- Speaking of Washington, I’ve been pleasantly surprised by the low-key approach taken by Washington Republicans in the wake of Scott Brown’s victory. Sure, they’ve felt emboldened to state the obvious – that President Obama ignores the people at his peril – but there’s been little petty triumphalism of the sort that often overtakes a party in need of good news. That said, national Republicans must maintain that discipline throughout the next ten months if they’re to lead the independents that are currently inclined to follow them. President Obama is doing his level best to draw Republicans into small-ball fights that will make them, rather than him, look intransigent and haughty. Kudos to McConnell, Boehner, Paul, Cantor, et. al. for being cautious, speaking equally with force and respect, and for refusing to compromise core principles for the appearance of “bipartisanship.”
- The importance of the defeat of President Obama’s NLRB nominee, SEIU lawyer Craig Becker, cannot be understated. One year ago, it was considered a fait accomplit that unions would soon be able to bypass the secret ballot and impose favorable contract terms through arbitration on recalcitrant employers. Unions were so convinced of their impending empowerment that they began training their employees on how to operate in this new regime. There was word that an army of union organizers was being prepared to be unleashed on hundreds of previously union-free workplaces, radically transforming the American workforce. But Becker — who famously believed that employers should “shut up” during the union campaign process — is the latest symbol that another element of the inevitable liberal revolution will not come to pass, at least not anytime soon. Sure, Obama may still make a recess appointment and elevate him to the post, but Harry Reid’s inability to obtain cloture on the nomination sent an unmistakable signal to the Administration — now is not the time to “remake” America’s employers.
If any of the Obama Administration’s stated reasons for closing Gitmo has emerged as its favorite, it has to be that Guantanamo is a recruiting tool for al Qaeda. This rationalization is particularly useful for the Democrats, because it simultaneously hints at the underlying cause celebre behind closing Guantanamo – that we do unspeakably evil things to those poor people at that bad place – while appearing to be a plus in the Overseas Contingency Operation against Man-Caused Disaster.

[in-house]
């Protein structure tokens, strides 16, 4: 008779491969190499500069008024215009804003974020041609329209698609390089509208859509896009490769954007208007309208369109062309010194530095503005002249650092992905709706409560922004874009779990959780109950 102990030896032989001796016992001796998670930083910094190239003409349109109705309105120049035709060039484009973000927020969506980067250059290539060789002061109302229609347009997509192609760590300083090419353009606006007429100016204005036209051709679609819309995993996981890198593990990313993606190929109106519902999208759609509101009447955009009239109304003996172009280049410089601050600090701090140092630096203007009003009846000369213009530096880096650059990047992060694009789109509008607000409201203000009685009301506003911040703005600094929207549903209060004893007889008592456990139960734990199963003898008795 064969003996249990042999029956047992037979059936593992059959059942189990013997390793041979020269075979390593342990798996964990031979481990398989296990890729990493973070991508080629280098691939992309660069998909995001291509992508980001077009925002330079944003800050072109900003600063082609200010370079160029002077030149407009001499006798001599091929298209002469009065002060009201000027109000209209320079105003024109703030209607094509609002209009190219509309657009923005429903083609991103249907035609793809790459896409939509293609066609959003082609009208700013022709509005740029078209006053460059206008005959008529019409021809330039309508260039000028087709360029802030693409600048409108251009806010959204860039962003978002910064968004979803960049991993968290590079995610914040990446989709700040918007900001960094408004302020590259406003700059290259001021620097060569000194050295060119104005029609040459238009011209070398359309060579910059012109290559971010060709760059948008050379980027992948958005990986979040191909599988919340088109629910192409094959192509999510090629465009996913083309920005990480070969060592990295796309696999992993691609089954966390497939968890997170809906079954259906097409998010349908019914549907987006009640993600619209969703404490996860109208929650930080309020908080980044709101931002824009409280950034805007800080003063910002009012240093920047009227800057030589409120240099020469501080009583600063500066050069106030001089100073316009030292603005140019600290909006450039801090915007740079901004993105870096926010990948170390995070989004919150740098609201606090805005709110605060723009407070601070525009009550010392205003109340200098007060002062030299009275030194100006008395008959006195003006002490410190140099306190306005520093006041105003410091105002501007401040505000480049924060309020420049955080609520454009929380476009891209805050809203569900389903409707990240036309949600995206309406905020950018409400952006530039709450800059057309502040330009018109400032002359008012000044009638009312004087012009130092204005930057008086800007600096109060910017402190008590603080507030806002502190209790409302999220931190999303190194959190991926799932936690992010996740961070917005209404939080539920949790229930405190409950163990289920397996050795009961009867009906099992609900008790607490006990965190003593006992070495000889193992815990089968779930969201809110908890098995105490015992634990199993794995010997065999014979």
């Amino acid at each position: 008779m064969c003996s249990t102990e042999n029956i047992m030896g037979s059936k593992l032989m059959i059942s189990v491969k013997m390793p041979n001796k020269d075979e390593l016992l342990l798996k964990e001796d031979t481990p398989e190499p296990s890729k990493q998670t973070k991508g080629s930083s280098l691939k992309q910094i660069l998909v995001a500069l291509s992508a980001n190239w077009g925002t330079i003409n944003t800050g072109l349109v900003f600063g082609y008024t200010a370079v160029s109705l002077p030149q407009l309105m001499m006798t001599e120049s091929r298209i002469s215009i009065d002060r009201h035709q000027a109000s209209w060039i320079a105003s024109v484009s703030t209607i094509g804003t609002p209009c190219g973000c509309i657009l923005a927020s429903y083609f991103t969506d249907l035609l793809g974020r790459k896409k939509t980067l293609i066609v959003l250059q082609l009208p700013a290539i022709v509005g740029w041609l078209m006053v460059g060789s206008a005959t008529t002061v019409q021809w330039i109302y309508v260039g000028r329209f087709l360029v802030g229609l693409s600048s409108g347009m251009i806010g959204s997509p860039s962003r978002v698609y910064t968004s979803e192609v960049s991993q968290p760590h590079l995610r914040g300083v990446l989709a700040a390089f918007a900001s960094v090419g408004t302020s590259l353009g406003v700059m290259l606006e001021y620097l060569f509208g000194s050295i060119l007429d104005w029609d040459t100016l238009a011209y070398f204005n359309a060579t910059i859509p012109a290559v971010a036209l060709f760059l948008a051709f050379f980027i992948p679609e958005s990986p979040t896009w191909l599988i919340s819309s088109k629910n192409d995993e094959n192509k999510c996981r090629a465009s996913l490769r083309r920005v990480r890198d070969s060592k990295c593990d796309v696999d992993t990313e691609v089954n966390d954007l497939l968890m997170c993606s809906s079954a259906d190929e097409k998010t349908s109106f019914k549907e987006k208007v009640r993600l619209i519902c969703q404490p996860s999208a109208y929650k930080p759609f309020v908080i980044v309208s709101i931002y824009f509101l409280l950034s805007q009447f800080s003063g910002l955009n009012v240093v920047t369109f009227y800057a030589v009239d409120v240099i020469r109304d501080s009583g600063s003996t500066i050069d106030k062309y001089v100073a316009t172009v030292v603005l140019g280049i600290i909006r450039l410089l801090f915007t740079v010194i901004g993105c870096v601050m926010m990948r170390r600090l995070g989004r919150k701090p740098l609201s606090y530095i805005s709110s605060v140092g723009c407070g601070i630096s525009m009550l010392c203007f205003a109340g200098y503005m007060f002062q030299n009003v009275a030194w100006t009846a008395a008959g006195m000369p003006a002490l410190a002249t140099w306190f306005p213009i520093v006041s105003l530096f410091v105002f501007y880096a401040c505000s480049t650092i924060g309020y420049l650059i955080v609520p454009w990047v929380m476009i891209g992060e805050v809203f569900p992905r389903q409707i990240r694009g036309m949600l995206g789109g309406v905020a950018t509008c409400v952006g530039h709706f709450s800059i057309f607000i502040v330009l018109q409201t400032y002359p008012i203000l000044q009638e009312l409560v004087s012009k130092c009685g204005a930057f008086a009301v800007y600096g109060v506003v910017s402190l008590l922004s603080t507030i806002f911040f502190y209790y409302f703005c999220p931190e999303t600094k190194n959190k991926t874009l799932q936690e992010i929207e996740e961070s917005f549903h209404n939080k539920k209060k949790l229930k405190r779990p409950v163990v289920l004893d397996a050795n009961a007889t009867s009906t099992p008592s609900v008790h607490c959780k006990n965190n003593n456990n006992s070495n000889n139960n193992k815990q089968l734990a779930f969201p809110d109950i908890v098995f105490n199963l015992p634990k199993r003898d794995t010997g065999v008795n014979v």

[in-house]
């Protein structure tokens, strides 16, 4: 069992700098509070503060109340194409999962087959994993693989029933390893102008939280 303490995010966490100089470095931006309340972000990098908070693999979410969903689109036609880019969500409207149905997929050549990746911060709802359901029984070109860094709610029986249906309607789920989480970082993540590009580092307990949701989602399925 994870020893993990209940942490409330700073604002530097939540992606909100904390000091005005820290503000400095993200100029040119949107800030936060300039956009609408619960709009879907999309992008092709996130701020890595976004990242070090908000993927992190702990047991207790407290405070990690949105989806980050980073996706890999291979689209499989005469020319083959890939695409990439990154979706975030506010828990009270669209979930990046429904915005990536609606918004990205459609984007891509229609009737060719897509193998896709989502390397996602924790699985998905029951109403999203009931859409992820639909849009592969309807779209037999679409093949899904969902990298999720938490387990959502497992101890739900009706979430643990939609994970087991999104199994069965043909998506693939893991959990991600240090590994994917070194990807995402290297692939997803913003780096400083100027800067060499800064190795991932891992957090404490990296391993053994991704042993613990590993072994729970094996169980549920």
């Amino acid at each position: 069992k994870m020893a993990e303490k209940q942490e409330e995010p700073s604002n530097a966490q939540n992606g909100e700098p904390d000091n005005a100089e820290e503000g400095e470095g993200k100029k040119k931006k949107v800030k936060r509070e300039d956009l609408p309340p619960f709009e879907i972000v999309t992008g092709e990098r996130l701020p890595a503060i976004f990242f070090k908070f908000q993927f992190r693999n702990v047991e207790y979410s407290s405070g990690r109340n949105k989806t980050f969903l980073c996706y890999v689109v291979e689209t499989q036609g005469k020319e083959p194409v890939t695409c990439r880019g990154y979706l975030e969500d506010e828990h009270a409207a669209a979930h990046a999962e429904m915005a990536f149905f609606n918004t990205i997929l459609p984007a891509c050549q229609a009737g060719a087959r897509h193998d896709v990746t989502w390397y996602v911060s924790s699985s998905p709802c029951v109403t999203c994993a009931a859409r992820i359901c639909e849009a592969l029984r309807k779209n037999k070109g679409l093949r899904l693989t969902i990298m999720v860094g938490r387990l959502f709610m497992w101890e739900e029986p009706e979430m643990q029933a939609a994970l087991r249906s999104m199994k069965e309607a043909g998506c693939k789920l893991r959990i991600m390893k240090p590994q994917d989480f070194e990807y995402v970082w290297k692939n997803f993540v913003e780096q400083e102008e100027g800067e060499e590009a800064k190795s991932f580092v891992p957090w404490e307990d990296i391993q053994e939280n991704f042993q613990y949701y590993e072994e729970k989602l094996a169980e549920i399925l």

But remember that not long ago, this same Administration was moments away from creating a whole new set of al Qaeda “recruiting tools.” Back in April/May 2009, the Justice Department was ready to forego an appeal of a court order to release dozens of photos of enemy combatants, which presumably depicted them after undergoing harsh interrogation or torture. Those photos, whose release would have been unlawful under the Geneva Conventions preventing public depictions of prisoners of war, would have invariably reignited similar passions as were unleashed throughout the Middle East and Central Asia in the weeks and months after the Abu Ghraib revelations. One might recall that things got worse, not better, in Iraq at that point.
But here we had the Attorney General recommending that it not appeal to the Supreme Court a judgment by the Second Circuit that would have required the Department of Defense to release these photos. Even if it would have eventually lost, the government would have delayed disclosure for at least another year. And it was no slam dunk that it would have lost — the Court has been much more deferential (although not deferential enough) to the executive branch in its prosecution of the war than have the lower courts, particularly the forums chosen by the ACLU for its activist lawsuits.
Only after the intelligence agencies, the military, the public, and ultimately key members of Congress expressed their outrage at such a decision did the Obama Administration first delay, then indefinitely postpone release of the photos. The matter was ultimately resolved when Congress allowed the Secretary of Defense to order the photos sealed, which he did. That order was upheld by the Supreme Court.
So, the same Justice Department that is insisting on closure of Guantanamo to avoid inciting terrorist violence was ready to release photos that would surely have incited violence, and would have absent a public uprising against it. The only common element here? The ACLU and its liberal allies wanted both to happen, and for reasons utterly unrelated to the violence that may have resulted: they hate George Bush, and they are driven to remind us all of the evil that embraced our land during the dark days of his reign. Irrational? Yes. Explanatory? Without question.
True, Obama himself signed the law allowing the photos to be protected – in a rather rare reversal of policy. But Holder and his ilk at DOJ remained unabashedly opposed to the move. They have zero credibility when they attack Guantanamo as a “recruiting tool.”